|Faculty Investigator's||Student and Graduate Investigator's|
The Office of Nursing Research is pleased to present the Investigator Spotlight. The spotlight features both faculty and students research publications, projects, and presentations. If you would like any information concerning this web page, please contact Dr. Cynthia Connelly at email@example.com.
Amy Carney, PhD(c), N.P.
Amy Carney is teaching as adjunct faculty in nursing at California State University San Marcos. She is board certified as a nurse practitioner in Family Practice with 13 years experience. She holds a Masters Degree in Forensic Science, and has been published in the peer-reviewed Journal of Forensic Nursing. She is currently doing quantitative research in elder abuse, exploring the relationship between victim and abuser in cases prosecuted through the San Diego District Attorney's Office. She has presented a research poster at the Western Institute of Nursing, and is preparing another for the 2010 conference.
Jackie Close MSN, RN
Close, J., Sparks, M. (2009). Sundowning. SIGN, 16(4), 2.
National Gerontological Nurses Association newsletter
Linda Good, PhD, RN
Manager, Employee Occupational Health Services, Scripps Memorial Hospital, La Jolla
Dr. Linda Good, a USD graduate (2009) and Certified Occupational Health Nurse Specialist is conducting research on the fears and concerns healthcare workers’ (HCWs) have working during a pandemic disaster. Now that the long-predicted worldwide influenza pandemic is reality, the implications are on the minds of HCWs. Most healthcare organizations have well-crafted disaster plans in place; however, these plans often rely on the assumption that HCWs will report to work as usual, which may not be the case. A new instrument, the Provider Response to Emergency Pandemic (PREP) Tool© was developed by Dr. Good to study whether HCWs’ fears and concerns are a predictor of their willingness to report to work during a sustained biologic emergency. This study will provide new insight into the HCW report to work decision using this new instrument designed to evaluate this largely unexplored aspect of healthcare. Results will inform evidence-based disaster planning that assures business continuity, resulting in a more achievable disaster plan, carried out by a loyal, more confident staff, resulting in a safer, more protected community.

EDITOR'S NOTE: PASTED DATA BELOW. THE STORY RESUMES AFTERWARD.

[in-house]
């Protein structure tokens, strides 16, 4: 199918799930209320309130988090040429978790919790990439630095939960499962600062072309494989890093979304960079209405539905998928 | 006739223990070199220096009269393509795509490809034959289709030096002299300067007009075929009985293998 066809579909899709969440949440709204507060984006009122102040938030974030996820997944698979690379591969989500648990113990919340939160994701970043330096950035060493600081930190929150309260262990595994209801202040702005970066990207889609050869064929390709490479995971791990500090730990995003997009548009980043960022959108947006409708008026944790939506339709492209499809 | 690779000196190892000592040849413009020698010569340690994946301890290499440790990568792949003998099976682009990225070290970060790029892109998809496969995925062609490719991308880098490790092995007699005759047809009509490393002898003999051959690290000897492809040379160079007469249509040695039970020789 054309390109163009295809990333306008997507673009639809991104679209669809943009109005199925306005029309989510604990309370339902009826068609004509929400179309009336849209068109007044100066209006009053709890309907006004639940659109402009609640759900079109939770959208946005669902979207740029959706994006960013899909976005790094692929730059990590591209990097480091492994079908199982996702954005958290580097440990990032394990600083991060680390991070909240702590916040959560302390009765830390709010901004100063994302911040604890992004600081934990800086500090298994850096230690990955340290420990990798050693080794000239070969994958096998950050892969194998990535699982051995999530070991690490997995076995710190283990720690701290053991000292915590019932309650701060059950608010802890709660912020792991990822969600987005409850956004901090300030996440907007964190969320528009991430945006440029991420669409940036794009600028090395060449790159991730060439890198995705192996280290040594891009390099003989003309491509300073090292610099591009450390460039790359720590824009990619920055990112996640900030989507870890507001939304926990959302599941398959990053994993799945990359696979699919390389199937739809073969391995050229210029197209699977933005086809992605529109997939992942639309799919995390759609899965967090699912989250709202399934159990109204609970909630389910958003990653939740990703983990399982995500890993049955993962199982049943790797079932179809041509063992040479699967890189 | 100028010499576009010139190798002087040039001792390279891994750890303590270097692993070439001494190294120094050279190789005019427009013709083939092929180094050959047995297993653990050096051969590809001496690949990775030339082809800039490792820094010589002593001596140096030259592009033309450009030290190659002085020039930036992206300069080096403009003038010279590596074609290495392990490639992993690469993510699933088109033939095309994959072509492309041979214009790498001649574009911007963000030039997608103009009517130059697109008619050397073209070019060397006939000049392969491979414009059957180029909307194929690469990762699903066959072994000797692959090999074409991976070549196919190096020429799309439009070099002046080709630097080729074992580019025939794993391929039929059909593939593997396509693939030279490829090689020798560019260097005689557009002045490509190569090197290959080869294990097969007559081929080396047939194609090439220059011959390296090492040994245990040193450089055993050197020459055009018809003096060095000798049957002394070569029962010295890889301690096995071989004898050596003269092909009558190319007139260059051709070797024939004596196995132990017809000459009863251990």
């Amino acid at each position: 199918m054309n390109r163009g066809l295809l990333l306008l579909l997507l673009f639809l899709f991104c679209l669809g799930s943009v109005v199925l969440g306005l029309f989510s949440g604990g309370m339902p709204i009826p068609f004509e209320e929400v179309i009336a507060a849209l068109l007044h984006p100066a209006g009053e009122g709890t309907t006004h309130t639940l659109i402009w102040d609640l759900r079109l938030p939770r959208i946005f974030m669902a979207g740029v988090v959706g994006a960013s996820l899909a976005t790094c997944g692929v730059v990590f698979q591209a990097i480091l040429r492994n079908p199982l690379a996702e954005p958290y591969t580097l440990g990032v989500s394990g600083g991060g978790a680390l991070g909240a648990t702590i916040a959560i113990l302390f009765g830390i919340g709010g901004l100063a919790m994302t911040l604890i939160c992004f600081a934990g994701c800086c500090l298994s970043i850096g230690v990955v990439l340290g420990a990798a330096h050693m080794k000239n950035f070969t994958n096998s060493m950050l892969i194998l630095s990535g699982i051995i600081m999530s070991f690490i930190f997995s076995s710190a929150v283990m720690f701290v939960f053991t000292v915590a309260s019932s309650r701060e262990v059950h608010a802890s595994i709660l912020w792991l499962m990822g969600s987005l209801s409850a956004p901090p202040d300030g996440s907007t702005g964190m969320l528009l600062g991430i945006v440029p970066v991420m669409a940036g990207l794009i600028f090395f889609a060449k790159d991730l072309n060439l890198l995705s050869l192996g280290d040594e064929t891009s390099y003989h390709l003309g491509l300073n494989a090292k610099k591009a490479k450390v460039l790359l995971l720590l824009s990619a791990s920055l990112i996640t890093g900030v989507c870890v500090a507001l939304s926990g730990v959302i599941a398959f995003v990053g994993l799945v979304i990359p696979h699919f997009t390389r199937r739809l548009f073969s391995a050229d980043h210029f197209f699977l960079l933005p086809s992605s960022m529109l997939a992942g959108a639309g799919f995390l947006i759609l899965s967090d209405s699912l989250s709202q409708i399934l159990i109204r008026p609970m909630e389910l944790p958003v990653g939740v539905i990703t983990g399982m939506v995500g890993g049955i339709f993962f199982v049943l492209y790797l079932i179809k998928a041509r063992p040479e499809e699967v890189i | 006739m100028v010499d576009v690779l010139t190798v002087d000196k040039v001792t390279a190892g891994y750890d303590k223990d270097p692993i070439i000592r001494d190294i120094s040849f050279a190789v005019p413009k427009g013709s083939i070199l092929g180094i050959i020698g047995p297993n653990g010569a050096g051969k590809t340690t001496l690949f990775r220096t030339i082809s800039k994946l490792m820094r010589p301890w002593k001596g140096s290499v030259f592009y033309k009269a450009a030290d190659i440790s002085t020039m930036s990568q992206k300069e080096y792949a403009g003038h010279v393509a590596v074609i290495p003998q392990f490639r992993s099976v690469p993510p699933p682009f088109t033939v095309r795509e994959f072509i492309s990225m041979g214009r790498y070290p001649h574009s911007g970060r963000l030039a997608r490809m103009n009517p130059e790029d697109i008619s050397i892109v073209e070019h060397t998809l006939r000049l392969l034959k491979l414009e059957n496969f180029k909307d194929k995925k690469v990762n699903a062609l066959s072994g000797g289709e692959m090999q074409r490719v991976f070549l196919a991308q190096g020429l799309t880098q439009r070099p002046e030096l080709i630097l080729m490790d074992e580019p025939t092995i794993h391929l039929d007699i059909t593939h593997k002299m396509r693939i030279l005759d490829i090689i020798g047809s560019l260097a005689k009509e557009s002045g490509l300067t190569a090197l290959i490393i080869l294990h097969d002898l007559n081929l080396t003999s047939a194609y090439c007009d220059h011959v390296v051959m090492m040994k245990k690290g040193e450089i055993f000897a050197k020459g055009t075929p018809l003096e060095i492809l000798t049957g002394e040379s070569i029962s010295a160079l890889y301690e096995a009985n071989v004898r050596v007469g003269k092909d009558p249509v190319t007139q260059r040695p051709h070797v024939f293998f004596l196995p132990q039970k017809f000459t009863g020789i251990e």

Regina Izu, PhD(c), RN, PHN, HTP, FAHA
Clinical Associate Professor
Regina Izu is teaching in the Adult Clinical Nurse Specialist Program as lead faculty. She has years of experience in various settings as an APN in Adult Health and Medical-Surgical Nursing. She has completed quantitative research with Roy's Adaptation Model in Critical Care prior to the pursuit of her PhD in nursing. As a healing touch practitioner and ELNEC certified trainer for APNs and Geriatrics, her mixed methodology research dissertation is focused on palliative care. Her current interest is in the effects of Lavendula angustifolia on informal caregiver burden. Her research will study informal caregivers enrolled in San Diego Hospice and the Institute of Palliative Medicine while caring for end-of-life dementia patients. In collaboration with Dr. Georges' and her concepts of informal caregiver suffering, Regina has presented a research poster at the Western Institute of Nursing research conference. Currently, she is in pursuit of the first research grant offered by the Alliance of International Aromatherapists.